The Budapest HM happened to be my slowest among the 8/100 runs. However, supportive people and good organization outweighed the disappointment.
1. The big tent is the starting kit collection point.
2. No queues, no bureaucracy, no time-waste.
3. Runners study the race course and the starting area map.
4. After receiveing the bib you are asked to check your chip at a special machine.
5. The starting kit includes a T-shirt, the bib, a participant's guide-book, a Distance Running magazine and a sponge.
6. The backside of the T-shirt was designed be an autistic artist (his name is Mate Varga).
7. The "runners' holiday" started on Saturday with a Family Run. Many people were carrying bottles of water. I don't know, what those were supposed to mean (unfortunately, there was no info about this in the participant's guide-book).
9. This boy is stealing the show! Here he goes up the "D" letter in "Budapest" sign...
10. ...and a minute later he is among participants of the Suhanj! Disability Run.
11. And in the afternoon I spotted him on the 5K race course. He has his bib, so, I suppose, he participated in this event, too!
12. There were two 5K runs, actually, since all runners could not be fitted into one race.
13. Running is very popular in Budapest, which sets itself as a "new running capital of Europe".
14. Also, there was a 3x2K relay. Leg one...
15. ...leg two. Are they brothers runing the relay?
16. Now it's Sunday and time to go for the start of the half marathon.
17. BG:10.8 mmol/L. High enough to avoid worrying about possible "hypo", not high enough to worry about possible "hyper".
18. The starting area is in a park.
19. The sky is clear. The day is going to be hot.
20. The runners are divided into six starting blocks according to their expected finish time.
21. You can't even see the starting gate out of the 4th starting block.
22. Almost 12 minutes is the gap between the leaders' start and the 4th starting wave.
23. Opera house to the left.
24. People are very supportive.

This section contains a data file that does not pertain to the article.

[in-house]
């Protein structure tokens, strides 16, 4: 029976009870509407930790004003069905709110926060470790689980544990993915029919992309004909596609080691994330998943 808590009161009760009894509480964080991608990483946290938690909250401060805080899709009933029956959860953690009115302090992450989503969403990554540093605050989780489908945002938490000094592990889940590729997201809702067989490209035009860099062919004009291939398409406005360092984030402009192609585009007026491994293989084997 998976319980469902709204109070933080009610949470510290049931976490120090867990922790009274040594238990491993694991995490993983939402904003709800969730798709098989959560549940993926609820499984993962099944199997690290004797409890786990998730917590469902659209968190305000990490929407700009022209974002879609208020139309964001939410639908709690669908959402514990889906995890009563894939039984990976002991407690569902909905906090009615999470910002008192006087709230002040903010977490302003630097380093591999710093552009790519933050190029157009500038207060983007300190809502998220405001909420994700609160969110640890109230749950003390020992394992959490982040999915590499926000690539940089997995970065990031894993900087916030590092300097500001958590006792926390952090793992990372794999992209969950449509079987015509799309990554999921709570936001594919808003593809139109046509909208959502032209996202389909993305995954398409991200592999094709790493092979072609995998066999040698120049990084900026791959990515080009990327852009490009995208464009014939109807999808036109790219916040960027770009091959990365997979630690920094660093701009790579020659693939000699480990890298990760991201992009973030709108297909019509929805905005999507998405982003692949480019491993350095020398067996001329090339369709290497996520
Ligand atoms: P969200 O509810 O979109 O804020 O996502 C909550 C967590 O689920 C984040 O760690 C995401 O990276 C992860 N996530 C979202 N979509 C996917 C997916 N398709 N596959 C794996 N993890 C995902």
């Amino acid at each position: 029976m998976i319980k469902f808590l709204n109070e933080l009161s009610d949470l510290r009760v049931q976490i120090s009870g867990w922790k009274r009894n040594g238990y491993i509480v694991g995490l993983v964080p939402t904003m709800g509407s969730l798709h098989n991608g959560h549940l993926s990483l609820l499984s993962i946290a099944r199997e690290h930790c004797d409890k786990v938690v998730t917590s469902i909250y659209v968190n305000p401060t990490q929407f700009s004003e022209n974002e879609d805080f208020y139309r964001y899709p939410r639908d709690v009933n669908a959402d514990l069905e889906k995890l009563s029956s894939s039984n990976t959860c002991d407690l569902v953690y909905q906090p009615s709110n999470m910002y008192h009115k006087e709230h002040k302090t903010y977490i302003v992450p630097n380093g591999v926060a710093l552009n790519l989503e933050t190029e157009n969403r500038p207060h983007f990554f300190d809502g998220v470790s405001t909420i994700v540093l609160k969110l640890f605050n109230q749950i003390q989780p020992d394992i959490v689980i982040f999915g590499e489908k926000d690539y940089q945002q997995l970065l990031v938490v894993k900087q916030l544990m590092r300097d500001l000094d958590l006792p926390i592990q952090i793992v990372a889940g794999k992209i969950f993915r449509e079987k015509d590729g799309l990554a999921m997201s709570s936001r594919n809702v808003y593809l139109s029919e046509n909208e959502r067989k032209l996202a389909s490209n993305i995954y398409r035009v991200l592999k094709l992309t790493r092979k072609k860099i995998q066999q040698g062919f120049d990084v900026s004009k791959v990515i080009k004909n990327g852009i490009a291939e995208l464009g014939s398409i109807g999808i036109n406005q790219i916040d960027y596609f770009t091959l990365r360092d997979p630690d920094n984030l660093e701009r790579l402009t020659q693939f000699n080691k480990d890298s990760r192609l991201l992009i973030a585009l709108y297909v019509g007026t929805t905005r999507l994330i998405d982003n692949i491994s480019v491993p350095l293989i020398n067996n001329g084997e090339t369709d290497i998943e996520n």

25. Here's where you need your sponge. Moist the sponge in the bucket and use it to cool yourself down.
26. There were four feeding stations with water, bananas, isotonic and glucose, and two more with water only.
27. Musical bands were also present.
28. Drummers at Danube.
29. Kilometer marks are clearly visible.
30. The Western Railway Station to the right. The day was hotter than something my body was used to, and by this point I had to convince myself to keep running.
31. Oh, yes, there was a relay race also (2X10K).
32. Not yet, this gate shows "100m to the finish line".
33. Here's the finish gate.
34. A medal.
35. A bag full of snacks and an apple. A 1.5L bottle of water, also, which was very appreciated, as the temperature reached +23C by the end of the race.
36. "New runners" (those who were running their first HM) were marked with a special back-side sign. "Old runners" tried to cheer them up along the way.
38. The finish area.
39. Runner Tony.
40. My BG "dropped" from 10.8 to 9.4 mmol/L. Not much of a change for a 21.1K run.
41. #runinbudapest provided an app to track a runner's progress through the race on a map. The app could also be used to get the personal result right after the finish. Cool!
42. What do you do on Sunday afternoon after a half marathon? It depends... If you're in Budapest, you go out and support fellow-runners running the 10K race, that started at 2 p.m.
44. This lady seems to be not from a Hungarian team, but supports every runner. That's a role-model!
45. This man in a brutal ladybird apparel has just completed the 21.1K race, but still has enough energy to cheer up the 10K runners .
46. Two more HM finishers.
47. Just a nice picture.
48. There was a "sweep bus" following the runners. Those who dropped out of the time limit were collected by the bus.